Today, the Middle Awash region burns hot and inhospitable beneath a desert sun. But 10 million years ago, according to paleontologists and geologists, it held a cool, wet forest teeming with life. Is it possible that an apelike creature such as N. nakayamai lived in these fertile woodlands? Is it furthermore possible that the creature was just beginning to experiment with a new lifestyle, one that brought it down to the ground from the trees? Scientists think so, and they've been coming for years to the Middle Awash region, as well as points south, to learn when and how humanlike species diverged from the great apes.
One of the most important Middle Awash discoveries came in 1994, when a team of scientists led by Tim White of the University of California, Berkeley, found skeletal remains that included skull, pelvis and hand and foot bones. When the team pieced the skeleton together, it revealed a very early hominid that walked upright, yet still retained an opposable toe, a trait commonly found in tree-climbing primates. They named the new species Ardipithecus ramidus, or Ardi for short, and determined that it lived 4.4 million years ago. In anthropological circles, Ardi has enjoyed almost as much fame as Lucy (Australopithecus afarensis), the 3.2-million-year-old hominid discovered in 1974 by Donald Johanson in Hadar, Ethiopia.
Lucy was the earliest known human ancestor for years, and for a while it seemed that scientists might never peer any deeper into our dim past. Then Ardi came along and, more recently, other landmark discoveries. In 1997, scientists found the bones of a new species, Ardipithecus kadabba, that lived in the Middle Awash region between 5 and 6 million years ago. And in 2000, Martin Pickford and Brigitte Senut from the College de France and a team from the Community Museums of Kenya unearthed one of the oldest hominids to date. Its official name was Orrorin tugenensis, but the scientists referred to it as Millennium Man. This chimpanzee-sized hominid lived 6 million years ago in the Tugen Hills of Kenya, where it spent time both in the trees and on the ground. While on the ground, it most likely walked upright.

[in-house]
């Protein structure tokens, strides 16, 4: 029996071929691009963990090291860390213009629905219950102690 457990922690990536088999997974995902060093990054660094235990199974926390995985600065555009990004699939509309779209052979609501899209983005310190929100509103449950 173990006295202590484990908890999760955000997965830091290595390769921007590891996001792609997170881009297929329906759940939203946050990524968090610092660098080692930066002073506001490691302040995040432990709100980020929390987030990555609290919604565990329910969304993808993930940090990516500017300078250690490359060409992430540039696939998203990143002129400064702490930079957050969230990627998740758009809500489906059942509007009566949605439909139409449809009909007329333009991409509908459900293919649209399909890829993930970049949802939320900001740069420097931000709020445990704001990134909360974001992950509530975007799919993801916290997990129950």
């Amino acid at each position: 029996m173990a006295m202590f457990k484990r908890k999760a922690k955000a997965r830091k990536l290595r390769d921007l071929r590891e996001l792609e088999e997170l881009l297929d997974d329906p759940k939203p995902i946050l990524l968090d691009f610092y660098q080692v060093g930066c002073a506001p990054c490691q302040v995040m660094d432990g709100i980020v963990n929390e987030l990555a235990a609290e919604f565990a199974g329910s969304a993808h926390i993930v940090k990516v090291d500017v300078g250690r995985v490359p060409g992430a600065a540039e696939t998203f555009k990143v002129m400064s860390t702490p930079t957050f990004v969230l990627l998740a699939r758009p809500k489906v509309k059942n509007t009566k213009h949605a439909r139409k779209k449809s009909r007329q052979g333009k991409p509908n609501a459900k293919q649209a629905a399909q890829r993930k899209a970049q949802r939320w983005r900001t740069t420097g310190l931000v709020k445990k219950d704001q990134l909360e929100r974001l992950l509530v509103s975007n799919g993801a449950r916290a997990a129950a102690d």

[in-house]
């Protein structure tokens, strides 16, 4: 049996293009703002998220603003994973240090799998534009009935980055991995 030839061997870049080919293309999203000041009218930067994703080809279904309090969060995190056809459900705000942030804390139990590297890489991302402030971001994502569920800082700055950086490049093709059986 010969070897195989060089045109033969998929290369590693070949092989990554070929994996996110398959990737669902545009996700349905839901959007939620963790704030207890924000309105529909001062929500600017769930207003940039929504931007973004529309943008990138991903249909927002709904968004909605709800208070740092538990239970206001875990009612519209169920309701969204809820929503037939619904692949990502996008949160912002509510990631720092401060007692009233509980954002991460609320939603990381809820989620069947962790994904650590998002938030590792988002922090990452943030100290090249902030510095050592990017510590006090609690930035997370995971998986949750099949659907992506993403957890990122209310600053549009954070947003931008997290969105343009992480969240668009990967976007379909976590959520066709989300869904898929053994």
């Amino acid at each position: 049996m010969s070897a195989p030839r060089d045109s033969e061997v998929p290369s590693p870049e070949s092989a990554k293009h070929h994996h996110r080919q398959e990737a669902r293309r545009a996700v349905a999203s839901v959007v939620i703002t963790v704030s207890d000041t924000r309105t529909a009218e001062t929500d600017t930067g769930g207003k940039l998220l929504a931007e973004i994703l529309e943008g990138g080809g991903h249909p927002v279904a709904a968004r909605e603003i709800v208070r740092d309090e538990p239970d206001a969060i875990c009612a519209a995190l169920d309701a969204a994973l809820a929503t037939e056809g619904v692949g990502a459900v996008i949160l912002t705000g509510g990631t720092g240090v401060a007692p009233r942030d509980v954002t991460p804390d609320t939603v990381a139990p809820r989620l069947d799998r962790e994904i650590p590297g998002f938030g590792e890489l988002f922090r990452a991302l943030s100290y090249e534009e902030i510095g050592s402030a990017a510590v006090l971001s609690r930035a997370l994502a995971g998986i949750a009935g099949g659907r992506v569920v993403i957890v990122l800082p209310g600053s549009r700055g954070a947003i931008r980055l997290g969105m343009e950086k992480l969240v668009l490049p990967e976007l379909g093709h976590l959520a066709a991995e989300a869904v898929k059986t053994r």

Now scientists are working to close the gap between Millennium Man and the true "missing link" -- the common ancestor that gave rise to humans down one line and great apes down another. Could N. nakayamai be that link, or is there another species in between? The answer, most likely, lies buried in the dry soil of eastern Africa.
Related HowStuffWorks Articles
- Top 10 Early Hominid Finds and Their Locations
- Are we at the beginning of the end of Western civilization?
- Are we entering the sixth major extinction on Earth?
- How does life evolve?
- What is the last common ancestor?
More Great Links
- Gibbons, Ann. "The Human Family's Earliest Ancestors." Smithsonian Magazine. March 2010.
- Lemonick, Michael D. and Andrea Dorfman. "One Giant Step for Mankind." Time.com. 2001 (June 15, 2010).http://www.time.com/time/covers/1101010723/cover.html#
- "Ramapithecus." Encyclopædia Britannica. 2010. Encyclopædia Britannica Online. (June 15, 2010)http://www.britannica.com/EBchecked/topic/490510/Ramapithecus
- Rennie, John. "15 Answers to Creationist Nonsense." Scientific American. July 2002.
- Ward, Peter. "What Will Become of Homo sapiens?" Scientific American. January 2009.
- Viegas, Jennifer. "Mama, Is That You? Possible Ape Ancestor Found." Discovery News. Nov. 12,2007 (June 15, 2010).http://dsc.discovery.com/news/2007/11/12/ape-gorilla-ancestor.html
- "Where We're Going." Evolution Library. Frequently Asked Questions About Evolution. 2001 (June 15, 2010)http://www.pbs.org/wgbh/evolution/library/faq/cat03.html